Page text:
Shaw overcame the problems it was having assimilating the carpet division it bought from West Point-Pepperell Inc. in 1987 and then went out and bought Armstrong World Industries Inc.'s carpet division, which should boost sales by another 30 percent, Bastian says.

Bob Black's Taking Stock

Long-Term Value portfolio: This Rochester-based newsletter, which is no relation to this column, took advantage of the strength of blue-chip stocks in posting a 29.6 percent gain last year, after rising 16.3 percent in 1988 and losing 5.6 percent during the year of the crash.

"The secret of success in the Long-Term Value portfolio has been the larger-capitalization stocks and the oil-services stocks," Black says.

The Long-Term Value portfolio consists of supposedly safer secondary stocks with potential for long-term appreciation. And with the growing popularity of the technique known as indexing -- crafting a portfolio that matches one of the major stock indexes -- the larger companies that make up those indexes have seen their stocks rise steadily in price.

In addition, foreign investors tend to prefer to put their money into bigger companies that they know, rather than smaller, less familiar firms. That demand also keeps the pressure on those stocks, Black says.

AIM portfolio: For the first time in three years, Black's riskier "Aggressive Investment Monitor" portfolio did worse than his Long-Term Value portfolio.

Black's AIM portfolio, which includes smaller, riskier stocks with the potential for unusual gains, rose 26.6 percent last year, not including commissions or dividends. That compares with a 40.2 percent gain in 1988 and a 1.9 percent increase in the year of the crash.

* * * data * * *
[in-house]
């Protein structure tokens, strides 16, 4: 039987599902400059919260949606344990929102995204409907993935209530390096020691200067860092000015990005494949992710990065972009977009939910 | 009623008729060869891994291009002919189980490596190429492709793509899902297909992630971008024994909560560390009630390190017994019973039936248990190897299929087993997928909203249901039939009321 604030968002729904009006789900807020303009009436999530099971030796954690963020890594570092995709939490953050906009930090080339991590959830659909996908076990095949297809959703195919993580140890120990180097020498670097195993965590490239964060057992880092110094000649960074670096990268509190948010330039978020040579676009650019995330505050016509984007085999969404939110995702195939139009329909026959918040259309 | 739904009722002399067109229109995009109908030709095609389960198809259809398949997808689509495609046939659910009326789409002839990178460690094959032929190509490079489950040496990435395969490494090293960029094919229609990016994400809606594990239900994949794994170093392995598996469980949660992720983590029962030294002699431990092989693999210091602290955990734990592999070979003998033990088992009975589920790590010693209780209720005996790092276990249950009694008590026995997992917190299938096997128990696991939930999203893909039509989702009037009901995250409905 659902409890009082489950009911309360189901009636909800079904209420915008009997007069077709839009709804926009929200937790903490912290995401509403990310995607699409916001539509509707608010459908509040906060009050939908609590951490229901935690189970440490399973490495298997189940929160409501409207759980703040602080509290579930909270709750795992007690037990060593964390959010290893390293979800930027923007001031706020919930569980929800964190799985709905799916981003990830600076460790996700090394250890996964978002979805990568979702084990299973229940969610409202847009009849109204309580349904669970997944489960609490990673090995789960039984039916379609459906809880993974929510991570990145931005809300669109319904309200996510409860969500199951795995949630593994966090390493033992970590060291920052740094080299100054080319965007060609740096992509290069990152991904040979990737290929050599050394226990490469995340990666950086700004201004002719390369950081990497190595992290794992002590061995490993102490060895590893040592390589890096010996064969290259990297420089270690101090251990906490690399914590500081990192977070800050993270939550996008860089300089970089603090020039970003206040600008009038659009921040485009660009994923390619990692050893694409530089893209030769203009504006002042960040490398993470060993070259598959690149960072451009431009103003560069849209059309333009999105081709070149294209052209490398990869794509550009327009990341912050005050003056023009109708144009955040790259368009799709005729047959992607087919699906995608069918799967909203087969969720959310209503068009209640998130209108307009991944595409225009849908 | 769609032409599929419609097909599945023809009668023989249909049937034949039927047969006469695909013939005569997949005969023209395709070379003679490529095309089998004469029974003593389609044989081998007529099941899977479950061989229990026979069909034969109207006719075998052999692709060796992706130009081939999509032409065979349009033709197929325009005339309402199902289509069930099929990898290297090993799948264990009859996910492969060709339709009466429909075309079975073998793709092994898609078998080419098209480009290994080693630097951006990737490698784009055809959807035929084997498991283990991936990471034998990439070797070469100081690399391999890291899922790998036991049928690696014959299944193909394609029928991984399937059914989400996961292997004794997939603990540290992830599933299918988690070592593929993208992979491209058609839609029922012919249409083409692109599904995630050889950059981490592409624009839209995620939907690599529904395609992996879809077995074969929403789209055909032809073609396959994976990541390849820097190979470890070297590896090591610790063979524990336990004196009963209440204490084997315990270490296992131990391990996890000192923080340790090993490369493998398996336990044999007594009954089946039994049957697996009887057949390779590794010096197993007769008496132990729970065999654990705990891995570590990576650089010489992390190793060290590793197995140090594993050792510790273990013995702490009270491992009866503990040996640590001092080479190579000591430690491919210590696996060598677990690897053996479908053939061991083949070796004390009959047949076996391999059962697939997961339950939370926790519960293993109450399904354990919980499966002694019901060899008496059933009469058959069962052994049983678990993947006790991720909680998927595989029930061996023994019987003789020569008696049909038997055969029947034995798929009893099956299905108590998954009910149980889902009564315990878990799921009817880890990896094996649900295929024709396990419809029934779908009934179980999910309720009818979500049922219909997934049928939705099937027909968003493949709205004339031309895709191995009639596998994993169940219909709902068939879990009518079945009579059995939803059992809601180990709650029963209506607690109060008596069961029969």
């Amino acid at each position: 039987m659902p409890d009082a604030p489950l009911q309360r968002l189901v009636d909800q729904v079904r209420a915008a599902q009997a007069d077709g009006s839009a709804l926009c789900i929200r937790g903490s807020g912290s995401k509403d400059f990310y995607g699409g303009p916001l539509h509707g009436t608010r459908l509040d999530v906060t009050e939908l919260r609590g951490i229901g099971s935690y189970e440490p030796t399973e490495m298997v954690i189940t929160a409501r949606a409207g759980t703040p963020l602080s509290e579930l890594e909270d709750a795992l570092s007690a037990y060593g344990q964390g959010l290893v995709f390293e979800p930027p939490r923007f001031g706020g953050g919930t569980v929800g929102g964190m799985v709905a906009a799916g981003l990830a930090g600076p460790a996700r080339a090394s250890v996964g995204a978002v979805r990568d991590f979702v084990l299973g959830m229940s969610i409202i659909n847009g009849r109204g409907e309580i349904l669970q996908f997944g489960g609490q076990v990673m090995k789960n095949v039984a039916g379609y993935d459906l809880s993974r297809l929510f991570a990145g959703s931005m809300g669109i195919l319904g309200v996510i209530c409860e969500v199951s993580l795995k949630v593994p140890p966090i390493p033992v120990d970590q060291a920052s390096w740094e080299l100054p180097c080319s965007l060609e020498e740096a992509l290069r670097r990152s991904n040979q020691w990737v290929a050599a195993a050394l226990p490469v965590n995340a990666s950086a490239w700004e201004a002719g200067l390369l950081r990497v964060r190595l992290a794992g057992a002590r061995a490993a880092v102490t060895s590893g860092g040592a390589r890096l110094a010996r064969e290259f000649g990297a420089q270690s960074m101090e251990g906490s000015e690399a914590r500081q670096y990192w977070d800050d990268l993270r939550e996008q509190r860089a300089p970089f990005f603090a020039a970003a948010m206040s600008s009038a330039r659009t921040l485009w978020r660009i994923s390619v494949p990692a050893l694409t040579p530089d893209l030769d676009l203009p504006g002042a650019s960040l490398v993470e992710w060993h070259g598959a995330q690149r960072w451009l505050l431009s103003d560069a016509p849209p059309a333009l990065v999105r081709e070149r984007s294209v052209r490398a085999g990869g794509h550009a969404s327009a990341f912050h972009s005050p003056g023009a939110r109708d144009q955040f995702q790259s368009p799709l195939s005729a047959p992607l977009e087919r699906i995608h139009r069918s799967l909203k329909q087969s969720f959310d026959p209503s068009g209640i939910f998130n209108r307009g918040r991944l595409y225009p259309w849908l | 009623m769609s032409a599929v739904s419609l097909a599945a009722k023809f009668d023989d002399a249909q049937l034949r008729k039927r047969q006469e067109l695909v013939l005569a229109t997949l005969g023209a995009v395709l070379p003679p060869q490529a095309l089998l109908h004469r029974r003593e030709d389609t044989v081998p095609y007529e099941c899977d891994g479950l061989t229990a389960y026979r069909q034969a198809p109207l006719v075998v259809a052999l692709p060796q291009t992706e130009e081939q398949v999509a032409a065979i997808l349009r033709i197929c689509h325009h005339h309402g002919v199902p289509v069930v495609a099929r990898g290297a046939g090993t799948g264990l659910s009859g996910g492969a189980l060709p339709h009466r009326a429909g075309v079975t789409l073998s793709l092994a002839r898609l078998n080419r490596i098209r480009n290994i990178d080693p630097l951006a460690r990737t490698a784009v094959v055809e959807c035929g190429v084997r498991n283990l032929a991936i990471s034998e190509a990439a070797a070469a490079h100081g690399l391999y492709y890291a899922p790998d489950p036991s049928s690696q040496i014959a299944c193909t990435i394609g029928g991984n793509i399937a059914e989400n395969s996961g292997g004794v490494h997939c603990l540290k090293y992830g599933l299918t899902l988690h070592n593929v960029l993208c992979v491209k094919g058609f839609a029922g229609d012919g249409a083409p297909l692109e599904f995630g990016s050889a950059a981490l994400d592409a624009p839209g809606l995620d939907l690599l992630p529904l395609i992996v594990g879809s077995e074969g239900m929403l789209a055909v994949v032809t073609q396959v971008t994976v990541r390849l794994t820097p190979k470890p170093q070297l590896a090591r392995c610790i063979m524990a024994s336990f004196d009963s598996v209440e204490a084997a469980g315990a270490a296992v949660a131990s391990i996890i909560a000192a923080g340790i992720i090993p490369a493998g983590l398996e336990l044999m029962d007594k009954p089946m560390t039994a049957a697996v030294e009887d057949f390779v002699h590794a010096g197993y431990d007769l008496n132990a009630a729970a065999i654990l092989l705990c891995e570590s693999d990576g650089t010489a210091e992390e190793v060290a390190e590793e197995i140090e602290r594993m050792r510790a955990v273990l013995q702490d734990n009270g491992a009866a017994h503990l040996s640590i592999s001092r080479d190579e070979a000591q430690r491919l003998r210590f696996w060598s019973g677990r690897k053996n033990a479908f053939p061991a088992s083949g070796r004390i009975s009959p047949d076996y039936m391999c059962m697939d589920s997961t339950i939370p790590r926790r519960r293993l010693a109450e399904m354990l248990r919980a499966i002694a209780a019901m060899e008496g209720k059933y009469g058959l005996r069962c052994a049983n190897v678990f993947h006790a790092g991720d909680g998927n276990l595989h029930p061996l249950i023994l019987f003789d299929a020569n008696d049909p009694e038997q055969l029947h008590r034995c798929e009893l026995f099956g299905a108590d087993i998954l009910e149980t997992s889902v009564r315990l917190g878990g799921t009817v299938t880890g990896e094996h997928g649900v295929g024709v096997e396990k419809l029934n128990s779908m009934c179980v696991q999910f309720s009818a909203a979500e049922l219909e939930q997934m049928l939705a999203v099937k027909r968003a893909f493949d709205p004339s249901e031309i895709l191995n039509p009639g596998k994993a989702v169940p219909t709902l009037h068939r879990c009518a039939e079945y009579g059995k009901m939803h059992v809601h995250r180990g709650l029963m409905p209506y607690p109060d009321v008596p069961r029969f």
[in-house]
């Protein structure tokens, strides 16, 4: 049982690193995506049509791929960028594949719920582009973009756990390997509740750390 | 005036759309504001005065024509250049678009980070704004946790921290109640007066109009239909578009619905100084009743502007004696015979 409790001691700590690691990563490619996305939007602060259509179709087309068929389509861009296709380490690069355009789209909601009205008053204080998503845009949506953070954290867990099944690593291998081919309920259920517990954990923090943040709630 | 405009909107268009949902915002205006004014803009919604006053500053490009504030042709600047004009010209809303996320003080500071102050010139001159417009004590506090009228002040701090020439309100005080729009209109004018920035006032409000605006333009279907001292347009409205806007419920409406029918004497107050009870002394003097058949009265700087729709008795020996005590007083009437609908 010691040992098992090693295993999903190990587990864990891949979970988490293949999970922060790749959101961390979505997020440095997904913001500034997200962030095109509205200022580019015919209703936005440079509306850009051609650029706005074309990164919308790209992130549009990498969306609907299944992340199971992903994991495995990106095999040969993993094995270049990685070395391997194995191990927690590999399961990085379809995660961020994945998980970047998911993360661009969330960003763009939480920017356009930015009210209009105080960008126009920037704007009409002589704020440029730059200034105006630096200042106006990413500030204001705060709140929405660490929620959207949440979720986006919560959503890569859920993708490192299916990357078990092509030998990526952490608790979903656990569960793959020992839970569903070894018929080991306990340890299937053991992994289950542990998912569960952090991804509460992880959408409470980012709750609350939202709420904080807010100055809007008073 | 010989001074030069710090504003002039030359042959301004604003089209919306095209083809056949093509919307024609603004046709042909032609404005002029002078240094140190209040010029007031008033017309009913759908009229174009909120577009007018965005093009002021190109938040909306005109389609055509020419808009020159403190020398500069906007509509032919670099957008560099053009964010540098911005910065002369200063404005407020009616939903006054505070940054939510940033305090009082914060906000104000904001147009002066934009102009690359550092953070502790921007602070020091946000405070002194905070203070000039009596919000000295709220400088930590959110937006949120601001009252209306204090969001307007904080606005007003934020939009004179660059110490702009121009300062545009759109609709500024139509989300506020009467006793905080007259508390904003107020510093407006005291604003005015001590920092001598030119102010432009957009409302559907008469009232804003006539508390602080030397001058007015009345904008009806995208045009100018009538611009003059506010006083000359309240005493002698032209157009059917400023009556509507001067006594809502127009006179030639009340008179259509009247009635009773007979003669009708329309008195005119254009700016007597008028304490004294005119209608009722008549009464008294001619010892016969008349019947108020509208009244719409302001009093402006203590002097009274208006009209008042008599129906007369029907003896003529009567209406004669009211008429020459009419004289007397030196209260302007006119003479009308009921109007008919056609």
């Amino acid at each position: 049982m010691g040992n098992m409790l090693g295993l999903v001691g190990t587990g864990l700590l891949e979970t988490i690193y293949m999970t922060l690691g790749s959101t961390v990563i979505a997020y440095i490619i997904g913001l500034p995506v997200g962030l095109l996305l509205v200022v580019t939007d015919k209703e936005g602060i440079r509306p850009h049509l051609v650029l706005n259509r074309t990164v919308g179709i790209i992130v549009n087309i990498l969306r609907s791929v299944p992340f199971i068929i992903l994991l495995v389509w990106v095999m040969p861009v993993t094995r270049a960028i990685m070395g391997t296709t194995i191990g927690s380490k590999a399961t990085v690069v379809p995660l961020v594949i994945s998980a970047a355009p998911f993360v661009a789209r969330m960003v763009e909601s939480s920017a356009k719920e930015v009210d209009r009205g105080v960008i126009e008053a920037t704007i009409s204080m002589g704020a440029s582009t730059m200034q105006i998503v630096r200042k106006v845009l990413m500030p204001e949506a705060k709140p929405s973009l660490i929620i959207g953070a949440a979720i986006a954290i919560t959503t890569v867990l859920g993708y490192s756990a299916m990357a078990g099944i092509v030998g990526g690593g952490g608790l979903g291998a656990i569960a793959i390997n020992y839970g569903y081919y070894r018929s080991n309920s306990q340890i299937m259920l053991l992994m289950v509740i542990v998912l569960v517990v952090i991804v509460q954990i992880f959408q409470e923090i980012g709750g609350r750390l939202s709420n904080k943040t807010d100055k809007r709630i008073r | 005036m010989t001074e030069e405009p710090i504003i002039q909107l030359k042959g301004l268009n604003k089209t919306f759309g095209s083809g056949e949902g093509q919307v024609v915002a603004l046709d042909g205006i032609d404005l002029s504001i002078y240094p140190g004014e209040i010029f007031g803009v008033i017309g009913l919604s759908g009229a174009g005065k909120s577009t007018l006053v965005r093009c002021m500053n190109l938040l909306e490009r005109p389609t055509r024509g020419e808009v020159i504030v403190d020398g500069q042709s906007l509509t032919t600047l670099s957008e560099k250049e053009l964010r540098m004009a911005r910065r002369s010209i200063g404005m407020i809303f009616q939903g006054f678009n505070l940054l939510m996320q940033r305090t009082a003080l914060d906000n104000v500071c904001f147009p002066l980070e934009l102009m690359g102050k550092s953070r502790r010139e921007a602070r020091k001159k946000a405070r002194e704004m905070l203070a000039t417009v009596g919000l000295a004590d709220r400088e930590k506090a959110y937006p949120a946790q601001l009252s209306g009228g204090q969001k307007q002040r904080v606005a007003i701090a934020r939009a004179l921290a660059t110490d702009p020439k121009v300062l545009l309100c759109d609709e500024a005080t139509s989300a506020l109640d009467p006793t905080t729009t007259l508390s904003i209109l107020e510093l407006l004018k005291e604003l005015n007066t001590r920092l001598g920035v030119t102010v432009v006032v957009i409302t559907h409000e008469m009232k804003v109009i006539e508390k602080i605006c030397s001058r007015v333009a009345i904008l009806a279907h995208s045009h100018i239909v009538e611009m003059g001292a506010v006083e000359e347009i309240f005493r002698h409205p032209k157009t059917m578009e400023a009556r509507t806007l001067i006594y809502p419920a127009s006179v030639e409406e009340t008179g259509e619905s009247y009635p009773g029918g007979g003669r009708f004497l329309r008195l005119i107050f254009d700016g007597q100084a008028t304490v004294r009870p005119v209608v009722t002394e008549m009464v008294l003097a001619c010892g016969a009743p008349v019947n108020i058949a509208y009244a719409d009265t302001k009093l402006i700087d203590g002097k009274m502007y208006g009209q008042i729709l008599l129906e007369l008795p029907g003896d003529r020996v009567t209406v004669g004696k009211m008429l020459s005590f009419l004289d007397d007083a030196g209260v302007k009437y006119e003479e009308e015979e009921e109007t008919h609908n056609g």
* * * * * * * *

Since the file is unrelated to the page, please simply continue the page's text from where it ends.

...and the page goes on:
"It's really been opportunistic investing," Black says. "And we set close stop-loss orders so, if we're wrong, we'll only lose about 10 percent."

The portfolio's gold stocks gained about 30 percent in the final quarter of 1989, thanks to the rise in gold prices, Black says. The portfolio's investment in Texas Air also did well, rising from 12 1/2 to 20 7/8 , and it bought Emerson Radio at 2 7/8 and sold at 5.

Sixth Sense

This newsletter, published by Howard Ewert of Colden, consistently has been one of the area's most solid performers over the years -- and 1989 was no different.

Sixth Sense, following Ewert's philosophy of buying safe, but undervalued stocks and holding them for a long time, gained 21.2 percent last year, excluding dividends and commissions, and 24.7 percent including dividends.

The newsletter also shows why it's difficult to compare one publication with another. The 21.2 percent gain is based on a method that compares the changes in the closing prices of the stocks held in the Sixth Sense portfolio at the end of 1988 and 1989. Ewert says that's the better way to compare how a portfolio changed during a one-year period.

But if you use the original purchase price as a starting point, which Ewert says gives a more accurate view of the portfolio's return on investment, then Sixth Sense had a gain of 29 percent, excluding dividends and commissions.